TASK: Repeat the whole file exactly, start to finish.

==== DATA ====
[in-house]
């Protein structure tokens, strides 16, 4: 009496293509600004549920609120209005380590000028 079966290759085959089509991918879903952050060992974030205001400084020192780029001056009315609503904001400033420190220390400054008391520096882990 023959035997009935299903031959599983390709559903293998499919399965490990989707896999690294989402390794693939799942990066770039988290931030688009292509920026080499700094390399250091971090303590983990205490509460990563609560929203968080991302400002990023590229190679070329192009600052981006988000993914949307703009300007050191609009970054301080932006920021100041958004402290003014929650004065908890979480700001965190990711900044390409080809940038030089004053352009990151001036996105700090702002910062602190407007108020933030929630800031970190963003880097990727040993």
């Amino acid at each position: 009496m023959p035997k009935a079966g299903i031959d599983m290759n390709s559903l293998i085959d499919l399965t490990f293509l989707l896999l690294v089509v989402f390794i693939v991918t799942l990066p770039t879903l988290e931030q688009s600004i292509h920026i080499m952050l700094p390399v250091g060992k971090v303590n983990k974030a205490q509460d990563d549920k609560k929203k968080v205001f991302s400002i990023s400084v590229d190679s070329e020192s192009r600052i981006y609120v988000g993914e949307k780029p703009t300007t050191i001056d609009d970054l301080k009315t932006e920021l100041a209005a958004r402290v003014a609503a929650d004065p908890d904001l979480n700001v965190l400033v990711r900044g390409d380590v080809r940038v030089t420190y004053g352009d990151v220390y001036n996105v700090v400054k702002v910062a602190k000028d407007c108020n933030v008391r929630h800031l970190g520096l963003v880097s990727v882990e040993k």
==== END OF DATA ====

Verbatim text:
[in-house]
């Protein structure tokens, strides 16, 4: 009496293509600004549920609120209005380590000028 079966290759085959089509991918879903952050060992974030205001400084020192780029001056009315609503904001400033420190220390400054008391520096882990 023959035997009935299903031959599983390709559903293998499919399965490990989707896999690294989402390794693939799942990066770039988290931030688009292509920026080499700094390399250091971090303590983990205490509460990563609560929203968080991302400002990023590229190679070329192009600052981006988000993914949307703009300007050191609009970054301080932006920021100041958004402290003014929650004065908890979480700001965190990711900044390409080809940038030089004053352009990151001036996105700090702002910062602190407007108020933030929630800031970190963003880097990727040993």
């Amino acid at each position: 009496m023959p035997k009935a079966g299903i031959d599983m290759n390709s559903l293998i085959d499919l399965t490990f293509l989707l896999l690294v089509v989402f390794i693939v991918t799942l990066p770039t879903l988290e931030q688009s600004i292509h920026i080499m952050l700094p390399v250091g060992k971090v303590n983990k974030a205490q509460d990563d549920k609560k929203k968080v205001f991302s400002i990023s400084v590229d190679s070329e020192s192009r600052i981006y609120v988000g993914e949307k780029p703009t300007t050191i001056d609009d970054l301080k009315t932006e920021l100041a209005a958004r402290v003014a609503a929650d004065p908890d904001l979480n700001v965190l400033v990711r900044g390409d380590v080809r940038v030089t420190y004053g352009d990151v220390y001036n996105v700090v400054k702002v910062a602190k000028d407007c108020n933030v008391r929630h800031l970190g520096l963003v880097s990727v882990e040993k």